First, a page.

I used the baseball writers award given since 1931. I added up all the MVP awards and shares by regular postions. An award share is figured by dividing the points he got by the maximum possible points. The first I ever saw of this was by Bill James back in the 1980s. If you came in 2nd, but your points added up to 25% of the max (if you got all first place votes), you get a .25 share. Right now, the system is 14 for a first place vote, 9 for second and so on. It may have been different in earlier years. The last paragraph has more technical notes. Anyway, here are the awards by position since 1931
Now for the shares. BR lists the top 200 in MVP vote shares. But they include the different awards from before 1931. I removed any shares from those cases. Here how the positions ranked
Now some of the guys actually had quite a bit of their shares from before 1931 and only a little after. So I removed anyone who had any shares from before 1931 (so even now their post 1931 data does not count).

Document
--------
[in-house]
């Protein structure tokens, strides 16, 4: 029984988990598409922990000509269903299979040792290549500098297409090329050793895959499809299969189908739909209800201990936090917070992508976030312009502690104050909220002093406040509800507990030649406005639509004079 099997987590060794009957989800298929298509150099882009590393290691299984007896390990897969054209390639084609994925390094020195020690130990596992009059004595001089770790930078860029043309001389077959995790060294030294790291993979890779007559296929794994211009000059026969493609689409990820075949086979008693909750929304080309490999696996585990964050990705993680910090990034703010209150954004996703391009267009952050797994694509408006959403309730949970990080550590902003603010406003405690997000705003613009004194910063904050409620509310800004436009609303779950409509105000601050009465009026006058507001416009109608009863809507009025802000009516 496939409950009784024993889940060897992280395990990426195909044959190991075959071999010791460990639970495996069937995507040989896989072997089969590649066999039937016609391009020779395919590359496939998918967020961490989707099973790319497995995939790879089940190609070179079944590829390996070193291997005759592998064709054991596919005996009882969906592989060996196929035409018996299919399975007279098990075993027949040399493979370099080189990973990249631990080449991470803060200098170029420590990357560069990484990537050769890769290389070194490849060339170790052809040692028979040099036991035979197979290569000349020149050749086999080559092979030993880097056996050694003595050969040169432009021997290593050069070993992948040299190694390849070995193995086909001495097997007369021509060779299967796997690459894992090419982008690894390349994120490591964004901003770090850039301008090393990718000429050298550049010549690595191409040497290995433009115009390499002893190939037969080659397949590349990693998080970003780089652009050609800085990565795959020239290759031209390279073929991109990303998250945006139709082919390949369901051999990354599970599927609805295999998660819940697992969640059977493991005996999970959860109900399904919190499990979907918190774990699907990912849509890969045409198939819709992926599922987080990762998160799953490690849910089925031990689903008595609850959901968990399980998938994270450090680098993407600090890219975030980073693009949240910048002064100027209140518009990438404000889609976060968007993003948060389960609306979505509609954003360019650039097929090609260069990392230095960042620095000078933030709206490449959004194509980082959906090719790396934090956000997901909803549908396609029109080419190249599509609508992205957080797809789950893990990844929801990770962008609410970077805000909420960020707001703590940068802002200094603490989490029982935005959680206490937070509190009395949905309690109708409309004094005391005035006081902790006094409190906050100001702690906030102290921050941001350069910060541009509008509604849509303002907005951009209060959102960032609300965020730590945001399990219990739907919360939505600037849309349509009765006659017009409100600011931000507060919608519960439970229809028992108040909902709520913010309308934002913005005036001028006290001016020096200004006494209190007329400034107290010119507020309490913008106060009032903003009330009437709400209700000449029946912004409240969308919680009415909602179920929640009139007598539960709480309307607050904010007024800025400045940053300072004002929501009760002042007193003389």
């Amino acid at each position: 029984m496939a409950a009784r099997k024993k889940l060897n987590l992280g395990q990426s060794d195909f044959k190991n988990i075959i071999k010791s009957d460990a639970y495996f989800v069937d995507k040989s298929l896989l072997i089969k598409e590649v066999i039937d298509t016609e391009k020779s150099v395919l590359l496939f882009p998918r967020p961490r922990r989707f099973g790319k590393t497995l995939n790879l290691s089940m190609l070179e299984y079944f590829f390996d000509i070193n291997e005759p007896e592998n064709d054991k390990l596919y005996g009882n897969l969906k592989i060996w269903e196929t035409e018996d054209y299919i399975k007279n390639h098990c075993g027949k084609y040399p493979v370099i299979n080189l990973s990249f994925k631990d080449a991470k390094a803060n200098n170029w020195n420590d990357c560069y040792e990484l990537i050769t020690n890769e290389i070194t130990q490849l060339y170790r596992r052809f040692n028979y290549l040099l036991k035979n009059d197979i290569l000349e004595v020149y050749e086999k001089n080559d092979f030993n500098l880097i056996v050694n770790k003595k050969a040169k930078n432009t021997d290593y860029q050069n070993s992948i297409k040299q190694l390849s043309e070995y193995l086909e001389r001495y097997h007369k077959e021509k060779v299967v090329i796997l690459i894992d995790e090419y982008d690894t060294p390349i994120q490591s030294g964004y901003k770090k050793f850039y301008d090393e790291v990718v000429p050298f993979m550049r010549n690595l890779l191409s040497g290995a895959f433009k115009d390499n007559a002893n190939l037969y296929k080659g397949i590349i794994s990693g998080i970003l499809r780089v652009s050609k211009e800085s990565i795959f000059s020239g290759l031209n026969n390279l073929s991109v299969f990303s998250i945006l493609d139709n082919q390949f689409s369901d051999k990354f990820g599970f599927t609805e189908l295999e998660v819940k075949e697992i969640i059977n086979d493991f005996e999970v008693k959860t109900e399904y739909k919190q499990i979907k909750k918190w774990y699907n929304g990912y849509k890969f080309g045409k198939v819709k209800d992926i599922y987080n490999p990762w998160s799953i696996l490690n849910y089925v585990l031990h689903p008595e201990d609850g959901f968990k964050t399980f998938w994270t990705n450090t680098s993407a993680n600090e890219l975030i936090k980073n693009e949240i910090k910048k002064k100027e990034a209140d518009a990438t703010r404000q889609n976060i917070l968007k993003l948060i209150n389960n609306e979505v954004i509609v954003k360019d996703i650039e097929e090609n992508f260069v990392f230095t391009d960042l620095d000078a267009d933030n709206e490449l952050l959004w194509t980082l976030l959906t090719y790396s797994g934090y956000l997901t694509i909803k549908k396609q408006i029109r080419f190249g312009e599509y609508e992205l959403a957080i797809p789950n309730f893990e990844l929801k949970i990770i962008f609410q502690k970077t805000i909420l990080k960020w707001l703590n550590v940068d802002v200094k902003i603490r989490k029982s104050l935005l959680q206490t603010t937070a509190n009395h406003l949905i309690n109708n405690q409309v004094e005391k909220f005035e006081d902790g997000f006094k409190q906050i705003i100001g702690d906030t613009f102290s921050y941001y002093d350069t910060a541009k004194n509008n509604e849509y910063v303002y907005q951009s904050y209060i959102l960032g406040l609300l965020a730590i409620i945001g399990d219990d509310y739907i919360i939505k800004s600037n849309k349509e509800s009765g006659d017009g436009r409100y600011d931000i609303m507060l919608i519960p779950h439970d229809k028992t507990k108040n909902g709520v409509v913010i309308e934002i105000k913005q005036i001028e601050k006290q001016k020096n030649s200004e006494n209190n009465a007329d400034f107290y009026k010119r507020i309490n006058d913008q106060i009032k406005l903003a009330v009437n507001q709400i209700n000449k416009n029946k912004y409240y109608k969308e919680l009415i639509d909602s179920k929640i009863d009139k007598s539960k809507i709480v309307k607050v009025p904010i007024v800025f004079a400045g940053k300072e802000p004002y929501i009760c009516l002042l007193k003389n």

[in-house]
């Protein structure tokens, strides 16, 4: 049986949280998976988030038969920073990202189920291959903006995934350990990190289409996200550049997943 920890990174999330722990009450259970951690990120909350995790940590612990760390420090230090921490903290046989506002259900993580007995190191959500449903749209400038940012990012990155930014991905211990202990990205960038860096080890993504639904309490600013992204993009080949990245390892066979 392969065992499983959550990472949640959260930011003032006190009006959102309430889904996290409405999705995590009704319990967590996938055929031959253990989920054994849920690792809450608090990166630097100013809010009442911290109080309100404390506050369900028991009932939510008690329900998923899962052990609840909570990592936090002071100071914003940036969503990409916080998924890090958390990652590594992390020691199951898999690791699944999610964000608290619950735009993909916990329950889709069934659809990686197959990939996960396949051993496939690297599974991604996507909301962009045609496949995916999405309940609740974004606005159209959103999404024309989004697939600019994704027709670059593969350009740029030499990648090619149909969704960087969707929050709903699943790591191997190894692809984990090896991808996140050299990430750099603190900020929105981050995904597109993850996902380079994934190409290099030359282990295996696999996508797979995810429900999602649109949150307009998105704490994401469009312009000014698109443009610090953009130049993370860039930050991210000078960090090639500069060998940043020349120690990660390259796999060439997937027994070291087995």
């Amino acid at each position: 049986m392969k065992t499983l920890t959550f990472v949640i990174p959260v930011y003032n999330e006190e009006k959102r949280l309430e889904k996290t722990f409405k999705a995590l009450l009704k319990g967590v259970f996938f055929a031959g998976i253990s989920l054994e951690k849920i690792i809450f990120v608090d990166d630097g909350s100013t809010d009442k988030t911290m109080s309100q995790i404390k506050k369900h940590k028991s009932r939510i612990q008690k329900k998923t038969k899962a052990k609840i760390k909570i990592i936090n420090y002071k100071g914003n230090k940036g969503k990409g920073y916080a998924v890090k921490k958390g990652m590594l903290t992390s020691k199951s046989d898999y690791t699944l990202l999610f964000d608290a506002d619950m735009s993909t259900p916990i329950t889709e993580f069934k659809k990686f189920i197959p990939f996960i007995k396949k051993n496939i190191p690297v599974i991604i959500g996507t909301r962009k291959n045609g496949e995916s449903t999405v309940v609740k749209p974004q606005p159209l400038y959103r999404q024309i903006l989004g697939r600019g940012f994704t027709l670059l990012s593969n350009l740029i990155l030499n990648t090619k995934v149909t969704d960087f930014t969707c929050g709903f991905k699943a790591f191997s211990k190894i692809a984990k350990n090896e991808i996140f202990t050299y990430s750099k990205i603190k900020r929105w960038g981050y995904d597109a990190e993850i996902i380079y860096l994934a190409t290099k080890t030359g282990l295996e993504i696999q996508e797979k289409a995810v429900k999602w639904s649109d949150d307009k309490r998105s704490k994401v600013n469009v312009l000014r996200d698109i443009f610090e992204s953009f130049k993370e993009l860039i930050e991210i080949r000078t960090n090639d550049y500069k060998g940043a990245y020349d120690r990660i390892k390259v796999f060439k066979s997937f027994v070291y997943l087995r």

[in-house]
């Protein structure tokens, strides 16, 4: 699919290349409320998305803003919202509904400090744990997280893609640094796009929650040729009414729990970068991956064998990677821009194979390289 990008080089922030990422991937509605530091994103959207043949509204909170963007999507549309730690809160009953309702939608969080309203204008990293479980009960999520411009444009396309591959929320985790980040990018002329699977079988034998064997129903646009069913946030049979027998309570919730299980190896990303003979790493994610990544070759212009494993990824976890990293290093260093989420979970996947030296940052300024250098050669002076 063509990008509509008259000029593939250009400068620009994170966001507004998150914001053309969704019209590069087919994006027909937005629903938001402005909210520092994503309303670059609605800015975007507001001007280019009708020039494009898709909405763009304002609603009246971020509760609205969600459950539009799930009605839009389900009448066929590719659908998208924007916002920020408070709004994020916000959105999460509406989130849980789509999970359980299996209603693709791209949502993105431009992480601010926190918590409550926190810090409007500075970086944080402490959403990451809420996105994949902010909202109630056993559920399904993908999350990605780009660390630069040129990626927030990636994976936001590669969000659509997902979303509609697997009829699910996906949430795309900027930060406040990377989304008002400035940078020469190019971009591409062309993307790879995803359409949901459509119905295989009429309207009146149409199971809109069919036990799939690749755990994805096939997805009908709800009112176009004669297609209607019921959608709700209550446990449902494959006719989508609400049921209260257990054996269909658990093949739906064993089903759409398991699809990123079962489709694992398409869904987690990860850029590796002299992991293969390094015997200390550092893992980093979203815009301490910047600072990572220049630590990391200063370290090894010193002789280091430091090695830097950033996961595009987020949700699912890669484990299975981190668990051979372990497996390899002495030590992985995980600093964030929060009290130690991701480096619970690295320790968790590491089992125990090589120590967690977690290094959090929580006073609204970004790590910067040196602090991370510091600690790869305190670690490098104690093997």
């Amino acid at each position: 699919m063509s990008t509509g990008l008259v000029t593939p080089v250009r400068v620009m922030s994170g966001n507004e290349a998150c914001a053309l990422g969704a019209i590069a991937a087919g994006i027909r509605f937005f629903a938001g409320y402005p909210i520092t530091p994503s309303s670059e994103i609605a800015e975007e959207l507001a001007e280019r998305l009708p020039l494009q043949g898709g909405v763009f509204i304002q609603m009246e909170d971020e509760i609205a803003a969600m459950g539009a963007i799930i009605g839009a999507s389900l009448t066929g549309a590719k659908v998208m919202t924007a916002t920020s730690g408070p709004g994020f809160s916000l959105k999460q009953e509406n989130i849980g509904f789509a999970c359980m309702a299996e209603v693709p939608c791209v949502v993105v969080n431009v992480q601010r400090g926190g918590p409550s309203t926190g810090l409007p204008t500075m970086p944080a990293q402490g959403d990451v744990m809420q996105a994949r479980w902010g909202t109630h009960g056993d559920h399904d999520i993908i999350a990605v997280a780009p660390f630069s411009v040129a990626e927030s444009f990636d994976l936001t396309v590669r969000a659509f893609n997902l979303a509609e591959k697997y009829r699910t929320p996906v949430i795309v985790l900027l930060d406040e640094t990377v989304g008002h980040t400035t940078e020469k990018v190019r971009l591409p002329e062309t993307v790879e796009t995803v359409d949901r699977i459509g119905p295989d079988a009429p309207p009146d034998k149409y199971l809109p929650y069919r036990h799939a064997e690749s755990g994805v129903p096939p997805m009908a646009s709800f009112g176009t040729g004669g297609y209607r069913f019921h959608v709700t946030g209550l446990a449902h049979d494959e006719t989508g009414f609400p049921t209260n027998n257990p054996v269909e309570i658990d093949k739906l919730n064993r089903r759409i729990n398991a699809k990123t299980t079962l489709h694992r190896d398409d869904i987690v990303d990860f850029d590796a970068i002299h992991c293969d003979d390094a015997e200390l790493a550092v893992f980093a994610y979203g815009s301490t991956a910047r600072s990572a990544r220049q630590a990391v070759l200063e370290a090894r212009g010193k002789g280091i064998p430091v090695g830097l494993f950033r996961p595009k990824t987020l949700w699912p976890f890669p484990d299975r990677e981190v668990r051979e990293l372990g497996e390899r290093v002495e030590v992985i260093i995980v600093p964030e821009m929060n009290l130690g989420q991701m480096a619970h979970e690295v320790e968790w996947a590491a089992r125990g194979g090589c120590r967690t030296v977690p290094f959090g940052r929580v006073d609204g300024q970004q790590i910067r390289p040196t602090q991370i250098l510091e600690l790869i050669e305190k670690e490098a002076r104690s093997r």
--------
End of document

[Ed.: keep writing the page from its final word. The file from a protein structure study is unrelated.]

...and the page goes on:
Which ever way I do it, it seems that the writers like to reward 1B men, RFers and LFers and don't like to reward 2B men and catchers. Maybe things would look better for 2B men if I had included pre 1931 info. There were 2B men like Hornsby, Lajoie, Frisch and Collins. But I was mainly interested in looking at who the writers like.
If a player split time between two or more positions, I divided up the award or share proportionately. If he played 25% of the time at one position and 75% at another, he got .25 for one and .75 for the other. I did not count time at any position that was less than 10% of the total. I used Baseball Reference for the data. I used innings played where possible and games other wise. If games added up to more than 154 or 162, I just had to suppose that the percentages still held. Players do switch between positions during the game. When innings are not known, it can add up to more than 154. For DH cases, I also used games. DH is never listed by innings played, just games.